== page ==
Sudanese development

20 September 2010



The development of hydropower resources in Sudan will help meet increasing energy demands. New hydro plants, both large and small, will play their role along with untapped power potential at existing structures


Sudan is blessed with the largest supply of fresh water in the eastern Africa region. However, with an annual growth rate of 2.8%, it is also considered to be one of the least developed countries. At the backbone of the Sudanese economy is its agricultural sector which determines to a great extent economic performance.

Seventy percent of the country’s 40M population live in rural areas with electricity only providing a small percentage of energy needs. The main energy sources are wood fuel and petroleum. Hydropower supplies about 50% of electricity.

Like many tropical countries, Sudan has ample water resources that can be efficiently exploited in a manner that is both profitable and sustainable. Small hydropower offers cost-effective and environmentally friendly energy solutions for Sudan, with the added benefit of providing sustainable livelihoods in rural areas. The use of hydro energy resources could play an important role in this context. It represents an excellent opportunity to offer a higher standard of living to the local people and will save local and regional resources.

Water and power resources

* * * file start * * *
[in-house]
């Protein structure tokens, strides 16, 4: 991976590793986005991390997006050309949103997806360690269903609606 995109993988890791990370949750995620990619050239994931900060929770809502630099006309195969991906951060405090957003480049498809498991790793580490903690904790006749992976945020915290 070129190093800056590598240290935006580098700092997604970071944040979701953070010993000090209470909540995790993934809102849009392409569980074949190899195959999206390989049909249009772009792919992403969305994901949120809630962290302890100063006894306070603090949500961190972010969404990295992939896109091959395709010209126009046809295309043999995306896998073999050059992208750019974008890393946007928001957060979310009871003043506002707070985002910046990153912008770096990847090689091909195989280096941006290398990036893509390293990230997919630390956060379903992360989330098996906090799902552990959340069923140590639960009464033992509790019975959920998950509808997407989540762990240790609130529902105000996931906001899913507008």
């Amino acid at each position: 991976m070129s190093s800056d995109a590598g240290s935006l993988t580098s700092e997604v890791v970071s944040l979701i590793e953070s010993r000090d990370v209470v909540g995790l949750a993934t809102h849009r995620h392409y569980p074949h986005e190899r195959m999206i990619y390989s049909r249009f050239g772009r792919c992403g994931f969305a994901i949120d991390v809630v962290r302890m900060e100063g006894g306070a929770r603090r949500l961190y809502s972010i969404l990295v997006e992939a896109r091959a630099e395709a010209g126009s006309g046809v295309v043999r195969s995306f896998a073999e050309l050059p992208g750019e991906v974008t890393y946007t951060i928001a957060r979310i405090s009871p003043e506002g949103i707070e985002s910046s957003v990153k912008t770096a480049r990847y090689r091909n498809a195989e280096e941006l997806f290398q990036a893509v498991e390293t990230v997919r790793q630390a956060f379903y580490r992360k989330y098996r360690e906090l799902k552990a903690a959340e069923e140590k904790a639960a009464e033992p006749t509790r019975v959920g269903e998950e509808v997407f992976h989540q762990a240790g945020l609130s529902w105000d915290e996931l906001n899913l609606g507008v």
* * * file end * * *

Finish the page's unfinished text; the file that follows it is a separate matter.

Annual average rainfall in Sudan ranges from about 1mm in the northern desert to about 1600mm in the equatorial region. The total annual rainfall is estimated at 1093.2 x 109 m3. The Ministry of Irrigation and Water Resources (MIWR) is in charge of water resources and total water storage available at all dams is 18km3.

Sudan’s installed capacity on the grid is 640MW, of which about 520MW is available. The country has a generation and transmission programme, according to which total capacity will increase to 3383MW in 2016.

Some of the major hydro plants in operation are: Roseires (280MW) and Sennar (15MW), both on the Blue Nile, Rumela (20MW) and Khashm El Girba (13MW), on the Atbara River. However, in May 2010, Sudanese President, Omer Al-Bashir, inaugurated a fifth project. The Merowe hydropower station had swung into operation earlier in the year after completion of the tenth Francis unit, and the addition of 1250MW of capacity to the national electricity network.

The scheme has been described by Sudanese officials as a great accomplishment and good evidence of genuine development in the country. The generation of 600GWh of electricity annually will boost different agricultural, industrial and services sectors in the country. It will also help to enhance living conditions and bolster the development process in Sudan, especially in the northern states.

Up to 2000MW of hydropower capacity could also be developed in the future. There is also great potential (about 3000MW) for increasing capacity at existing hydropower sites (See shaded panel).

Small hydro potential